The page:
Another day, another Mariah anniversary. On November 2, 1999 she released her seventh studio album, Rainbow. It followed in the footsteps of the Butterfly album in terms of leaning towards a more r&b and hip hop sound. But she still retained the pop and the ballads. Rainbow would be her last recording with Columbia Records. It produced two #1 hits, her 14th and 15th. A nice way to exit a record label. Here are its twelve songs ranked.
12. Did I Do That?
The question should be why did you do that. As in, why did you make this horribly janky song? She sings about the lousy guy she once dated and how she regrets the relationship. She should regret the lame lyrics, bad sample, and adding Mystikal and Master P to the production. Much like that ex-boyfriend, this song is not worth your time.
11. How Much
In theory, a Mariah/Usher collaboration sounds like a good idea. In reality, it’s lackluster. Their voices don’t mix well together and the song never goes anywhere. Not even the Tupac “Me and My Girlfriend” sample can help it.
10. Against All Odds
A fairly lazy remake. Not much has changed from the original Phil Collins song except for some unnecessary over-singing. The word “now” doesn’t need multiple syllables.
9. Thank God I Found You
TGIFY was Mariah’s 15th number one. However, this syrupy love ballad is one of her weakest. I don’t know why boy band 98 Degrees was featured. They’re nothing more than backup singers here. The remix with Joe and Nas is much better.
One of Mariah’s vocal strengths is her whistle note. It’s best, though, when it’s used sparingly. So, singing the entire chorus of “on and on” via whistle is a bit much. She could have used a lower register and still achieved the sexy mood she was going for.
7. After Tonight
This is a little too similar to “My All” from Butterfly. Both are ballads that rely on a Spanish guitar. We’ve been down this road before. But it’s a pretty song with great layered vocals that make it seem like she’s duetting with herself.
Mariah laments that she’s searched for security with the wrong people. A marriage to a patriarchal figure that was never going to work or friends who ended up selling her out. It’s a beautifully sad record. But there’s hope because she tells us that she’ll recover at the end.
A stalker ex-girlfriend won’t leave Mariah and her man alone. She keeps calling and hanging up and has even been pestering the dude’s mom. Mariah dismisses her with some signature shade, “Hey x-girlfriend, it’s too bad when you had him ya’ll thing didn’t work. But he’s all mine now so stop pursuing him before you get your feelings hurt”. She co-wrote this track with She’kspere and Kandi Burruss, the team behind TLC’s “No Scrubs”. X has a similar sound, but manages to stand on its own.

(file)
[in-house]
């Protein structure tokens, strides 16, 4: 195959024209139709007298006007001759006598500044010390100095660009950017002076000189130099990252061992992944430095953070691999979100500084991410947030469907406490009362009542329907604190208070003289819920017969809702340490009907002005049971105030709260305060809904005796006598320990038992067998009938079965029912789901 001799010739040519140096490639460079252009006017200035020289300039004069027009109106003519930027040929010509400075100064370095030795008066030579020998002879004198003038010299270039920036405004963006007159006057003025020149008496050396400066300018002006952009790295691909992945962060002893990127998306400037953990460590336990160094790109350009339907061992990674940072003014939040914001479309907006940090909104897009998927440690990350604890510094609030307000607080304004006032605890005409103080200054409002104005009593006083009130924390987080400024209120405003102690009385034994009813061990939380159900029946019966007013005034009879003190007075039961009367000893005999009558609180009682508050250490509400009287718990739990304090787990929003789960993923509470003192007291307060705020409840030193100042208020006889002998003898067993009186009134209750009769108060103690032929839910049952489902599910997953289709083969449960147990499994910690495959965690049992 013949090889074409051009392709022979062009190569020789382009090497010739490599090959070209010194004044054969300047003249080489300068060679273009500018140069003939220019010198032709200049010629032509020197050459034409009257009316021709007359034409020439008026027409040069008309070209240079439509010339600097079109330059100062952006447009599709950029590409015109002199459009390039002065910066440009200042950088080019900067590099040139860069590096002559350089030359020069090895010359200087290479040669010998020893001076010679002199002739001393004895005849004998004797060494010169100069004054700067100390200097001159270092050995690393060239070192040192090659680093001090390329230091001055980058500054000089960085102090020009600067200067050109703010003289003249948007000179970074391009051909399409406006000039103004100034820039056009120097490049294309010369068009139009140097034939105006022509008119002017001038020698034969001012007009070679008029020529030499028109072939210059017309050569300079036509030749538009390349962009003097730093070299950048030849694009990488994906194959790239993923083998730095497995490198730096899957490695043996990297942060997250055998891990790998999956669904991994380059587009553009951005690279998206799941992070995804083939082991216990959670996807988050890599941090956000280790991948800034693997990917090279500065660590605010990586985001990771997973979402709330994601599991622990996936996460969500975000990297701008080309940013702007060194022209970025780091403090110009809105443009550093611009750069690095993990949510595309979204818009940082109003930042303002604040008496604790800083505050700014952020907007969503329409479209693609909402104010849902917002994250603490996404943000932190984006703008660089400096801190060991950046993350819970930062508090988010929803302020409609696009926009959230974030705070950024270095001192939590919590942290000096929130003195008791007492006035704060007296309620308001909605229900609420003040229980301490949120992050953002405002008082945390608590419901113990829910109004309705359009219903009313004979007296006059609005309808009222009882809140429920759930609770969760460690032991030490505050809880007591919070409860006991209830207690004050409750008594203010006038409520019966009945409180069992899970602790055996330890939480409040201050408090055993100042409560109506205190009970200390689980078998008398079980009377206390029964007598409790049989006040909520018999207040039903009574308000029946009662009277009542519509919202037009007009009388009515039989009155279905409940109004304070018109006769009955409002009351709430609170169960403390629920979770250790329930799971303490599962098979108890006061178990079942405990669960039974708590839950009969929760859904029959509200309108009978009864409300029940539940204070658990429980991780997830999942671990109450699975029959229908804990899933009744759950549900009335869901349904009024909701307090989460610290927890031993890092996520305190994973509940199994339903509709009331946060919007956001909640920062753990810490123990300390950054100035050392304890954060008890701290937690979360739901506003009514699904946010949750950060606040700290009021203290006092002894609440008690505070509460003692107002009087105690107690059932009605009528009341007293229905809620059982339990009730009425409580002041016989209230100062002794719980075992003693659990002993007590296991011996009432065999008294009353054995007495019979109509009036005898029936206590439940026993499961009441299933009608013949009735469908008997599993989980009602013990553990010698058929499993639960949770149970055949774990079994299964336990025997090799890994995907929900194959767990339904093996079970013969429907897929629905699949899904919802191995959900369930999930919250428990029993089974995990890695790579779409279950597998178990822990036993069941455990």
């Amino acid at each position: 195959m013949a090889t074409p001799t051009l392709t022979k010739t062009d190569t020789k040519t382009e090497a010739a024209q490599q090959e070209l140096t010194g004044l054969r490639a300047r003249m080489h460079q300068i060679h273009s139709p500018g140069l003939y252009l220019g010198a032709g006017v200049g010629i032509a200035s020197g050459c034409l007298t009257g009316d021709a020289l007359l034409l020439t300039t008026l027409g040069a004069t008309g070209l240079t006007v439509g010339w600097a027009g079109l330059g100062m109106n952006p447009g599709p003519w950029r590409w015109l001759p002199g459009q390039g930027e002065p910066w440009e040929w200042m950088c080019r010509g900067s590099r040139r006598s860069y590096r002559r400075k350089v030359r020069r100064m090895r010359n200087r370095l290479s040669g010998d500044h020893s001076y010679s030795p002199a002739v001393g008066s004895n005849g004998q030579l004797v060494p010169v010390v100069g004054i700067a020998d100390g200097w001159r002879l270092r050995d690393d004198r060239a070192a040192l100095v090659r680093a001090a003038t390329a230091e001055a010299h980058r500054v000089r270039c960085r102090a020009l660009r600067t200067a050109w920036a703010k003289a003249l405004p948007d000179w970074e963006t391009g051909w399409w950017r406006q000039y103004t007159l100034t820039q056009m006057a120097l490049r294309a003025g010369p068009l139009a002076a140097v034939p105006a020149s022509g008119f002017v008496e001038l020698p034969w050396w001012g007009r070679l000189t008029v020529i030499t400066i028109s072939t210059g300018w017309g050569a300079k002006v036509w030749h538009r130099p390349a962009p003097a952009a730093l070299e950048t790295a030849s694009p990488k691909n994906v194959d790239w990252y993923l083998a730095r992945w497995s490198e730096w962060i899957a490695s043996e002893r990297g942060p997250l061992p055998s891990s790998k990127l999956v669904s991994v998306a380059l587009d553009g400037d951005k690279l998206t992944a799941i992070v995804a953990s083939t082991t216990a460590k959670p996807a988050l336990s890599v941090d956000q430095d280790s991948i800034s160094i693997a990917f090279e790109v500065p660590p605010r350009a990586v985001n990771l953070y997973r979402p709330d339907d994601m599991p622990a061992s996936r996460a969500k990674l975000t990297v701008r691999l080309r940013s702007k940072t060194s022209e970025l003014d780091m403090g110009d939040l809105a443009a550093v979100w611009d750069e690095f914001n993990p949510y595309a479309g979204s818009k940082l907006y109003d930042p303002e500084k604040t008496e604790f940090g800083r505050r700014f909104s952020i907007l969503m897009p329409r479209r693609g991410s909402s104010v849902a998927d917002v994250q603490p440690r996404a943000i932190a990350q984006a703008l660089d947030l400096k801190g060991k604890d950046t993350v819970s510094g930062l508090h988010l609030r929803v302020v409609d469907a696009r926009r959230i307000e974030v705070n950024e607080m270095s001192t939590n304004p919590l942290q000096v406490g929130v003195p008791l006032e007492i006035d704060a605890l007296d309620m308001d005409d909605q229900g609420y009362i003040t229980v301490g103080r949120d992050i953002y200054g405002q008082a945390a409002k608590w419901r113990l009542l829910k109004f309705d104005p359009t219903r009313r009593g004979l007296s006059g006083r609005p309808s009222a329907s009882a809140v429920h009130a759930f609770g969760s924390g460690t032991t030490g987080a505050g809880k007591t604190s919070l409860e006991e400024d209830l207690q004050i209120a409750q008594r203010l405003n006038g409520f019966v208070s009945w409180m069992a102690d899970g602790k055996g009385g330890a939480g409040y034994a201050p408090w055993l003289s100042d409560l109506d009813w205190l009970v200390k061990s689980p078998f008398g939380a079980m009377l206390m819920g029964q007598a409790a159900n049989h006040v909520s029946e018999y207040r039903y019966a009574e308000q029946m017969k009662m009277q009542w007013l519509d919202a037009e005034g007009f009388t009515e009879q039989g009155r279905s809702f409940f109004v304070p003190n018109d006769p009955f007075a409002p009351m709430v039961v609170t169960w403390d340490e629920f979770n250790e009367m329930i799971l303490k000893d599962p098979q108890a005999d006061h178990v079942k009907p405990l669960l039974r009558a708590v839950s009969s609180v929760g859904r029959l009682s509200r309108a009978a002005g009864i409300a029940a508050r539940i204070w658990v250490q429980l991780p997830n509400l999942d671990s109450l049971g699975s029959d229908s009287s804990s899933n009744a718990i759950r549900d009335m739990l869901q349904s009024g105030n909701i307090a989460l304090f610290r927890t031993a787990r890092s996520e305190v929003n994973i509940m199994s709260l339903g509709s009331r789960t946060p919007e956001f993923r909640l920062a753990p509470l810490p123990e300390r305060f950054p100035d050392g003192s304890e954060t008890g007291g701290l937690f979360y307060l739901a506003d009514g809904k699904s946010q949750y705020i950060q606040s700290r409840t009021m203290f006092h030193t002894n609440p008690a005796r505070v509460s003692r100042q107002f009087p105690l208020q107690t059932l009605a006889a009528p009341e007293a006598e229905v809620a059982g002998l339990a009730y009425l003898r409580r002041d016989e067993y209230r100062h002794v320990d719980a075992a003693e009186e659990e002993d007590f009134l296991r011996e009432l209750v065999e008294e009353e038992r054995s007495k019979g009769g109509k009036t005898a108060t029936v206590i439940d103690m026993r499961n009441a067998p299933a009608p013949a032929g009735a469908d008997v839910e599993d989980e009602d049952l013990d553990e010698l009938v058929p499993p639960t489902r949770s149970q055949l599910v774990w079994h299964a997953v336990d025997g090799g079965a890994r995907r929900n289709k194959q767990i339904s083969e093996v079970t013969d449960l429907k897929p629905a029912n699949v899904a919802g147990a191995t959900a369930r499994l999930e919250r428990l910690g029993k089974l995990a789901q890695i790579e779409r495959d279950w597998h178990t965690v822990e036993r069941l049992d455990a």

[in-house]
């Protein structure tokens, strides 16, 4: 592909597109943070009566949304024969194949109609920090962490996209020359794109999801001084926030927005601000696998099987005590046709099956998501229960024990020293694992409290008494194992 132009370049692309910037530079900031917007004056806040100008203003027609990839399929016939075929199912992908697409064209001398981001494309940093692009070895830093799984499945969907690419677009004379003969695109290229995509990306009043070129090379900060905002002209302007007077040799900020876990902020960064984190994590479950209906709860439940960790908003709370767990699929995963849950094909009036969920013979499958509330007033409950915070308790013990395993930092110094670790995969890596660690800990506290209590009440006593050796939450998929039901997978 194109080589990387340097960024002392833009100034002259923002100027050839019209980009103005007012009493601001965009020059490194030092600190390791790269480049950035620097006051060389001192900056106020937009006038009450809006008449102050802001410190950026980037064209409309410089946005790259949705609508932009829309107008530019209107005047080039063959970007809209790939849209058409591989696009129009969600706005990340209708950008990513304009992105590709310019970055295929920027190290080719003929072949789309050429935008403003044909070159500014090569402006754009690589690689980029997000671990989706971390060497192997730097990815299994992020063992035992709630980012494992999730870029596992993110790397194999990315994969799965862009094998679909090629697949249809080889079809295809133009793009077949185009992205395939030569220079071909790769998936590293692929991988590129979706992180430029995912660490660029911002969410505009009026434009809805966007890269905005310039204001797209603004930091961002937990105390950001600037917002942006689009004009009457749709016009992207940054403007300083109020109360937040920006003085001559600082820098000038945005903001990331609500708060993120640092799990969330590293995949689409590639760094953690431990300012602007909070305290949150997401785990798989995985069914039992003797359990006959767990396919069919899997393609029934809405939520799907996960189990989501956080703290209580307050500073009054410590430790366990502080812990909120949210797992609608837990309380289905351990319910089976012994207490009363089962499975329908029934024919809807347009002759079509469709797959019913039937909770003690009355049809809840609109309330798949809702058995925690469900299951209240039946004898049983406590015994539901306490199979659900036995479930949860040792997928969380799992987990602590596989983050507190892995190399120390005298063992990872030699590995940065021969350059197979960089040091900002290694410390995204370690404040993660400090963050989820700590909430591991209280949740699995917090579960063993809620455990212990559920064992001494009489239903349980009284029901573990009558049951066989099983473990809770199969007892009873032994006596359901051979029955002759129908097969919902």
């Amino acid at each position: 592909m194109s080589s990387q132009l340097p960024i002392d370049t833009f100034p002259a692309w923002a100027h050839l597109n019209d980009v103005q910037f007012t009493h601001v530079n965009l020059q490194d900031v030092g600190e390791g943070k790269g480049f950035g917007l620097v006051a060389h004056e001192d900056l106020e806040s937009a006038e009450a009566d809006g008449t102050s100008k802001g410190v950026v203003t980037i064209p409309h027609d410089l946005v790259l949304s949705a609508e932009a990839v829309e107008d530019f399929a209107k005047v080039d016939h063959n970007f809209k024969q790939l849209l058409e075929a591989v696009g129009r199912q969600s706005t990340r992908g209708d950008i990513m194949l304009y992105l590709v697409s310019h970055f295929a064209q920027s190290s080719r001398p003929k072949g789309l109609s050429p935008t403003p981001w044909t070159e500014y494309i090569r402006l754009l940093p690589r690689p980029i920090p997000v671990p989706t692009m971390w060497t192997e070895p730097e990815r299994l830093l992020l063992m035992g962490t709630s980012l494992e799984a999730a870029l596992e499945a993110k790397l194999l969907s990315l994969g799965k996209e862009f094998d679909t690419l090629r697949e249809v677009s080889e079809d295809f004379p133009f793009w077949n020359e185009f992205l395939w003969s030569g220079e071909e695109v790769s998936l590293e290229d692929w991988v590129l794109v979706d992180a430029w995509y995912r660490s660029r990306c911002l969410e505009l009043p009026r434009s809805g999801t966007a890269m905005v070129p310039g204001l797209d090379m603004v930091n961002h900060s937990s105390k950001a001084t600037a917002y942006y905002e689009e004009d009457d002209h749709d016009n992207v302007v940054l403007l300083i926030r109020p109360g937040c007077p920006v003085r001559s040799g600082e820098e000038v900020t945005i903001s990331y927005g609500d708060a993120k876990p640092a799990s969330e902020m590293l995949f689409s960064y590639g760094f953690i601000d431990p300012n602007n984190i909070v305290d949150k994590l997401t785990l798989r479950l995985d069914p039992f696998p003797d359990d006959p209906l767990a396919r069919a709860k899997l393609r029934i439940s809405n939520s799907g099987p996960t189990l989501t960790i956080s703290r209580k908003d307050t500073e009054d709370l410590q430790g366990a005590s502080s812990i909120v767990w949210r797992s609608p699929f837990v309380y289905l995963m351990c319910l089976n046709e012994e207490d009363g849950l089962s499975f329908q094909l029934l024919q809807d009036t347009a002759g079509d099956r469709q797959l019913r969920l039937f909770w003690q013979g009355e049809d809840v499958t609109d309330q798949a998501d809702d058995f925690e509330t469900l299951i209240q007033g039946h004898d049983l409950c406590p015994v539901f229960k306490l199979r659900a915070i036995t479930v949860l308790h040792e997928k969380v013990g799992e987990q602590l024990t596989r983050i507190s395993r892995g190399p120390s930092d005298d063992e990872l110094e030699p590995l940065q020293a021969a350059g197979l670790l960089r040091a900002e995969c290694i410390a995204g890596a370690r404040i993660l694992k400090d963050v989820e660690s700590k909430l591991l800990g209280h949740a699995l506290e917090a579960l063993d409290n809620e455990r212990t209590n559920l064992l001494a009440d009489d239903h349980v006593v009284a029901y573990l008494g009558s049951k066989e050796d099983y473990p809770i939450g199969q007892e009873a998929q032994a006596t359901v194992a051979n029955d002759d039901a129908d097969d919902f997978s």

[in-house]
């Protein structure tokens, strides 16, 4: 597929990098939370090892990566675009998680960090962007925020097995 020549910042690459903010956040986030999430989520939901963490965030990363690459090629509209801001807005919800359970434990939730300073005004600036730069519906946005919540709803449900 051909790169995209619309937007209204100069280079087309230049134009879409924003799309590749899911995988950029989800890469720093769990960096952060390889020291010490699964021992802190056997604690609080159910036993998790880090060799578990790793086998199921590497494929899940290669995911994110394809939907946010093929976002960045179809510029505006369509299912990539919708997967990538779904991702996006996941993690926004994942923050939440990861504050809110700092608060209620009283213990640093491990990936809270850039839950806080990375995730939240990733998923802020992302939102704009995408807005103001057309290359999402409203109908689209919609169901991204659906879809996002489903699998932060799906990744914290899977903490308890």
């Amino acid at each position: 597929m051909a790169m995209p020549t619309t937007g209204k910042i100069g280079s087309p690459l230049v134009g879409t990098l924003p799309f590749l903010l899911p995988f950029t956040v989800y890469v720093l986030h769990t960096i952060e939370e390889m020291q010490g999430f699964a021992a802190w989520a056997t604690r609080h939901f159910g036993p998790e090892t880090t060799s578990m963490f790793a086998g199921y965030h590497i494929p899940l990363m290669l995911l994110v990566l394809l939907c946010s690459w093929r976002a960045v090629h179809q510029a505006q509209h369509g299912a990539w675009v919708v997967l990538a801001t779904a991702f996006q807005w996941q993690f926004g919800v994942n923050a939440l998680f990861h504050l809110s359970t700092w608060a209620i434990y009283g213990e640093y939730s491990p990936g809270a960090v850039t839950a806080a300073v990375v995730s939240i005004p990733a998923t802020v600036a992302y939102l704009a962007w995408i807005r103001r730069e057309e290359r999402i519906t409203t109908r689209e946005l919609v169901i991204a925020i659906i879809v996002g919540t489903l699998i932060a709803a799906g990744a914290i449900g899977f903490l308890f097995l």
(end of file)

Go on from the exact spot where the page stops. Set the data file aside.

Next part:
Mariah is crying over a breakup and unable to sleep, even though she has a new guy in bed next to her. Diva problems. This is a cool mix of r&b, hip hop, and a tiny bit of a jazz on top. Snoop Dogg pops up to deliver a smooth verse, tying it all together.
3. Can’t Take That Away (Mariah’s Theme)
Every true steadfast Mariah fan, including myself, has a story about how her music got them through a difficult time. She often writes songs about persevering, overcoming an obstacle, and believing in yourself. CTTA is one of those. She sings about people telling her she doesn’t matter at all, trying to break her down. But she won’t let them snuff out the light that she has inside her. It’s a message that resonated with me at the time and continues to inspire today.
Heartbreaker is a fun pop song with a dash of hip hop courtesy of Jay-Z. I especially like his “Want a piece of paper, scribble down I hate ya” line. Mariah easily built a bridge between the pop and rap worlds in the 90s. These days it’s commonplace for pop stars to feature a rapper on their songs. But she was one of the pioneers.
1. Heartbreaker (Remix)
As much as I love the original, the remix of Heartbreaker took the song to the next level. Mariah recruited Da Brat and Missy Elliott to add a new flavor. Brat kicks things off with her line, “Guess who’s back in the motherfucking house, with two big tig ol’ bitties for your mouth”. And Missy raps/sings about how she has “that good thang”. All this is done over a sample of Snoop Dogg’s “Ain’t No Fun”. Once again Mariah takes elements of hip hop and makes it her own. That’s why she’s often imitated, but never duplicated.